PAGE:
- Identify the topic, scope, and purpose of the passage while reading it. Isolate topic words where possible.
- Distinguish between factual details and opinions.
- Paraphrase, if needed, to better understand the text – including the questions and answer choices.
- Consider all the options presented as some questions may have more than one correct answer.
- Do not let your opinion or outside knowledge color your reading of the text presented. Work within the context presented.
Answering strategies for reading comprehension
- For the GRE verbal reasoning section:
- The score ranges from 130 to 170 points, with 1-point increments.
- No partial credits are given for any of the questions.
- Remember that the percentile score is more important than your actual score – as universities are looking at the relative performance.
- For clarification, a 90-percentile score indicates that you have scored more than 90% of the test takers, and are placed in the top 10%.
- Based on the last few years, average verbal scores corresponding to different percentiles are as below:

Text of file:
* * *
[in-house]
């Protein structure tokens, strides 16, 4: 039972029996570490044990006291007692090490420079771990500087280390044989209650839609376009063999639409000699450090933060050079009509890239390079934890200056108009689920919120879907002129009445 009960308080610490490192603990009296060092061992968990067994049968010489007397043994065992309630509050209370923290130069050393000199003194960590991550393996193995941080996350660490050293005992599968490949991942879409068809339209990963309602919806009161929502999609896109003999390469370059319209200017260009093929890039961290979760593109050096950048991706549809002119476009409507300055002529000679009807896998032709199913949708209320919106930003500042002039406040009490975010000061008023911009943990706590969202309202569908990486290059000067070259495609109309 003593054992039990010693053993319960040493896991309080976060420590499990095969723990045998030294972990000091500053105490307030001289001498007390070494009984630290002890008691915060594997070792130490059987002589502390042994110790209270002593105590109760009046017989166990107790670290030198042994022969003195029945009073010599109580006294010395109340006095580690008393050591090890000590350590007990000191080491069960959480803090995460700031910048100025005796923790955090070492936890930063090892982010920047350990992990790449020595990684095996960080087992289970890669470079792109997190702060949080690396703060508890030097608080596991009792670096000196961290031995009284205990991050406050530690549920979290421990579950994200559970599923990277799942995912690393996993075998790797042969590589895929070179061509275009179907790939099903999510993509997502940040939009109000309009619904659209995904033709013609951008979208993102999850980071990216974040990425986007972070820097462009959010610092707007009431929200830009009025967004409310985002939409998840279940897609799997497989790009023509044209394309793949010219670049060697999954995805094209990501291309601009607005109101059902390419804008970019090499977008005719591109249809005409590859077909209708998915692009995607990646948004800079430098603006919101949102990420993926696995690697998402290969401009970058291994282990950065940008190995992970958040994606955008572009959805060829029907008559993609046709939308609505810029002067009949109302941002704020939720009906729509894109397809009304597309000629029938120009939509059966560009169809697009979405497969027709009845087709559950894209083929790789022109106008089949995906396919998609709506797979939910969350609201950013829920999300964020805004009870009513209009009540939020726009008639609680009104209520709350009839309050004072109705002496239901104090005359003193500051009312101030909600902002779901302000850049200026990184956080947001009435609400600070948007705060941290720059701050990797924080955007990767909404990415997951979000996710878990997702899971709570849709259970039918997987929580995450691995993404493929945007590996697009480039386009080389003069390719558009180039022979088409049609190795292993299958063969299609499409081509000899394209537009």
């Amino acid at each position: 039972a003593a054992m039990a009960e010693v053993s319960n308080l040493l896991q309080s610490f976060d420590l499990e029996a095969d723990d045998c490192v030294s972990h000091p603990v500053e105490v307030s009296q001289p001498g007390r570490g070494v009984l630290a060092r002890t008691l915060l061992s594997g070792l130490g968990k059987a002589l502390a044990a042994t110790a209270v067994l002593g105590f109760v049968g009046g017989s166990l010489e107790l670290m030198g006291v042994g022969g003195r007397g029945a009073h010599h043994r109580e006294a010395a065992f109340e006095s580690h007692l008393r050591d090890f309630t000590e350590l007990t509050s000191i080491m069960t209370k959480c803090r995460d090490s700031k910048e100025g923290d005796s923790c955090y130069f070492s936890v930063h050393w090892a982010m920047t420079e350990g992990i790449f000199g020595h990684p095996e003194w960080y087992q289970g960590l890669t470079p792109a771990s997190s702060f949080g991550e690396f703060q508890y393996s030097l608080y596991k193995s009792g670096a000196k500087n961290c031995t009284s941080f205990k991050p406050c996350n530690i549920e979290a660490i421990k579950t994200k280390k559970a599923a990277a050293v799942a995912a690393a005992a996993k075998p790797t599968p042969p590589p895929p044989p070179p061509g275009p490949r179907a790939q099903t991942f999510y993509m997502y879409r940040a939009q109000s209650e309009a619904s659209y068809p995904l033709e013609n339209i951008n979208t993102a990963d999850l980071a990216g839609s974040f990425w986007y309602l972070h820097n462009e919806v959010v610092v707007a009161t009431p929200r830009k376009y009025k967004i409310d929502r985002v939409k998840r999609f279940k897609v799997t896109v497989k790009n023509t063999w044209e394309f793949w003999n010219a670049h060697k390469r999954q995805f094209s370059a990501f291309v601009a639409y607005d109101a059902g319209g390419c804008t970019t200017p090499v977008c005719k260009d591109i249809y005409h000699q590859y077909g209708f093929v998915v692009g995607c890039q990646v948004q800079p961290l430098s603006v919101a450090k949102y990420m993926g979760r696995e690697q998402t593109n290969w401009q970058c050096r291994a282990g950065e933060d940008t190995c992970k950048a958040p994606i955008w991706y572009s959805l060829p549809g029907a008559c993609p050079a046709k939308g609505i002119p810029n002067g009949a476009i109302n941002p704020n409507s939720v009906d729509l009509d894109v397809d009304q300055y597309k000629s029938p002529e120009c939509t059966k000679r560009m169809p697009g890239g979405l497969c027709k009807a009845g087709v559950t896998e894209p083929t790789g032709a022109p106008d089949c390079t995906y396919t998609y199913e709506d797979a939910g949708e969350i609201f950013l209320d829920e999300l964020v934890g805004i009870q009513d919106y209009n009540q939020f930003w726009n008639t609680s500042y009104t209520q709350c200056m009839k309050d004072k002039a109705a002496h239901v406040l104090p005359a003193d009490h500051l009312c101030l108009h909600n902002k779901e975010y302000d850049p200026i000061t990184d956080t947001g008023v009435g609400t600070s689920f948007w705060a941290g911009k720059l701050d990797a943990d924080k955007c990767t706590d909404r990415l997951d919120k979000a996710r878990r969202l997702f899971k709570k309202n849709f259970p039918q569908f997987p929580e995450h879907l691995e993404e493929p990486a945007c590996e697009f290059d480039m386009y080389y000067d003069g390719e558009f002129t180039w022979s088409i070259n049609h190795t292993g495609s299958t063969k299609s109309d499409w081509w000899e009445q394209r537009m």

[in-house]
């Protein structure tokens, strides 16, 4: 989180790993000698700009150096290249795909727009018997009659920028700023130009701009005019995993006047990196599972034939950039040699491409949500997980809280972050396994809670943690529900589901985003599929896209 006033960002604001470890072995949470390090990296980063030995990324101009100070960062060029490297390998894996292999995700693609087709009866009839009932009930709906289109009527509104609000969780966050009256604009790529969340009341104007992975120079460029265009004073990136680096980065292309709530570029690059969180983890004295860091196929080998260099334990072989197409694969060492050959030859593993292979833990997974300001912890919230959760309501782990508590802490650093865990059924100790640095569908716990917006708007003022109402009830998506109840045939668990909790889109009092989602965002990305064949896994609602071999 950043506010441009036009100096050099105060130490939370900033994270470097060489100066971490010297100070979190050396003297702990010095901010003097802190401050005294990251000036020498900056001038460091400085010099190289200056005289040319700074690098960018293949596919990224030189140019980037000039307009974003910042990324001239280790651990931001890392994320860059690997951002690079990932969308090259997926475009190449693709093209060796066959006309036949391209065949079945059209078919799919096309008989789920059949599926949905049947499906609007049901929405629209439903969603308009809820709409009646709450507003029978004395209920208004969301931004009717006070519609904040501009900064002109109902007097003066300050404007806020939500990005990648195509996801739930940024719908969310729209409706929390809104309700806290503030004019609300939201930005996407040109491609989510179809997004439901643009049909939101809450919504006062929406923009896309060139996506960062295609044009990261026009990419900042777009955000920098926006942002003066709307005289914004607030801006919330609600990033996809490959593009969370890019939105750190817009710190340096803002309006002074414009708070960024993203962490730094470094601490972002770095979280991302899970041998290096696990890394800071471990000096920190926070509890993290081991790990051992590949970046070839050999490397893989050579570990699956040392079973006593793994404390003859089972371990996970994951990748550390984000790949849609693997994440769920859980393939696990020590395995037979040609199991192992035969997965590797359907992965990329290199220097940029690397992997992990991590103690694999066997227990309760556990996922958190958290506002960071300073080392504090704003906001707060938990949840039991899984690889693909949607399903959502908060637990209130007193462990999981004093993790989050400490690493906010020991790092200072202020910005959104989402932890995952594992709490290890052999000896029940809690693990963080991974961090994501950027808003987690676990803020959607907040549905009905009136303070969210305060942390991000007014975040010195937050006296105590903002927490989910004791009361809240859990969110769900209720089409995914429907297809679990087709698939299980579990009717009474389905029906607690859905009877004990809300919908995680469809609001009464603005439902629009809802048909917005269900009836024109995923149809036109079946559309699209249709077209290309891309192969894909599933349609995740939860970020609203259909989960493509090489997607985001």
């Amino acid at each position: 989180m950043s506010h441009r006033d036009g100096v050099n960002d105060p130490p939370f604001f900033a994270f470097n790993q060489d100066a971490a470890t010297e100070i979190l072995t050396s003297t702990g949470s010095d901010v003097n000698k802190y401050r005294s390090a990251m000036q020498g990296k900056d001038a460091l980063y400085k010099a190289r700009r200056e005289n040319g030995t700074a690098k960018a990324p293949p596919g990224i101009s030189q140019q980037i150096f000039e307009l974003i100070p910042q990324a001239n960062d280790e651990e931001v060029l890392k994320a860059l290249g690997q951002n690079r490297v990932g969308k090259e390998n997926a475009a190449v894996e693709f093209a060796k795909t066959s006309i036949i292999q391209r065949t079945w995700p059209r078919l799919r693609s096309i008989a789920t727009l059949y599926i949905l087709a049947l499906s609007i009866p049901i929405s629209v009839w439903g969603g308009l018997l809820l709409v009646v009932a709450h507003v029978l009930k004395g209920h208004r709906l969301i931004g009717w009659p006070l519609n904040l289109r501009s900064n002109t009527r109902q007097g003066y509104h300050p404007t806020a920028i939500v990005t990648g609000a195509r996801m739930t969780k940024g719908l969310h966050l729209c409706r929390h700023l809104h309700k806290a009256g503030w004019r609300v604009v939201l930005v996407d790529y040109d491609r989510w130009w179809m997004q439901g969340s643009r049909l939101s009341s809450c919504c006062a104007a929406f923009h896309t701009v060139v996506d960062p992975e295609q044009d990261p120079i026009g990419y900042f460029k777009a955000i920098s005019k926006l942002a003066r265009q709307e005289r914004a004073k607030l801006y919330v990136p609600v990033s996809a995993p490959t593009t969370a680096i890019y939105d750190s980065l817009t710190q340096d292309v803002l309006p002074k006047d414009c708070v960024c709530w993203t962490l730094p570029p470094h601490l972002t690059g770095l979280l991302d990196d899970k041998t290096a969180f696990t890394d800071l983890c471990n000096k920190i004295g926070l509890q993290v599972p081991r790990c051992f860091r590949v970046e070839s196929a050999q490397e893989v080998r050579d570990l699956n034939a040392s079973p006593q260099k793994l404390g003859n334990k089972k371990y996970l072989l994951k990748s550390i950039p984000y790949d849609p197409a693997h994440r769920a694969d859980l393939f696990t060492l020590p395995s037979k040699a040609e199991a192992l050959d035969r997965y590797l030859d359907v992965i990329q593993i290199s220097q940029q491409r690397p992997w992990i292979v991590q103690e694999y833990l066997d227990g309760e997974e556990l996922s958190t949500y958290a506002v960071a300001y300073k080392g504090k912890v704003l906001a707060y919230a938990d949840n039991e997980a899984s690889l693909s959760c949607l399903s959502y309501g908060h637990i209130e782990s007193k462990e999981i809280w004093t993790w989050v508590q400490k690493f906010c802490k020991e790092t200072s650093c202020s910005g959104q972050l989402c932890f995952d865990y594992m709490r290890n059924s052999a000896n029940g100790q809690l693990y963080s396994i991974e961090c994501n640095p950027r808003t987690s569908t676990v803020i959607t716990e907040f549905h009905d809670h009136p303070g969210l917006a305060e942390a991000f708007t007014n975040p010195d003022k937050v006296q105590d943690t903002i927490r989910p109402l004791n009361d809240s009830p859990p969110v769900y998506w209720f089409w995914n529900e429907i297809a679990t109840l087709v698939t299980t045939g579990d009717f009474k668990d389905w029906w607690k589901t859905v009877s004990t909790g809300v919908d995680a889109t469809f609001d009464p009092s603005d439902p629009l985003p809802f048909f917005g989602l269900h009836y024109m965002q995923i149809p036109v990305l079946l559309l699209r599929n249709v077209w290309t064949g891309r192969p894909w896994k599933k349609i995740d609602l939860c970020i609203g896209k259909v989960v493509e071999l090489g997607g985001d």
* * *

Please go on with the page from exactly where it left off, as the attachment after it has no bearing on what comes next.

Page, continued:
Percentile Scaled GRE Verbal Score Top 10% of all test takers 162 Top 25% of all test takers 157 Top 50% of all test takers 151 Below 50th percentile of all test takers 150
- The mean score for the GRE verbal reasoning section is at 151.
GRE Verbal Target Score
Your target GRE score depends on the program you are aiming to get admission in. Check out the average score of applicants admitted to the program of your choice to understand the score that will make your application competitive.
Generally speaking, a score over 160 is considered ideal for most GRE applicants. Nevertheless, you can get into good universities even with a score of over 150. Anything below that is below-average and may hinder your chances of being admitted in a reputed university.
Below is a list of a few universities and the average GRE verbal score of the candidates accepted: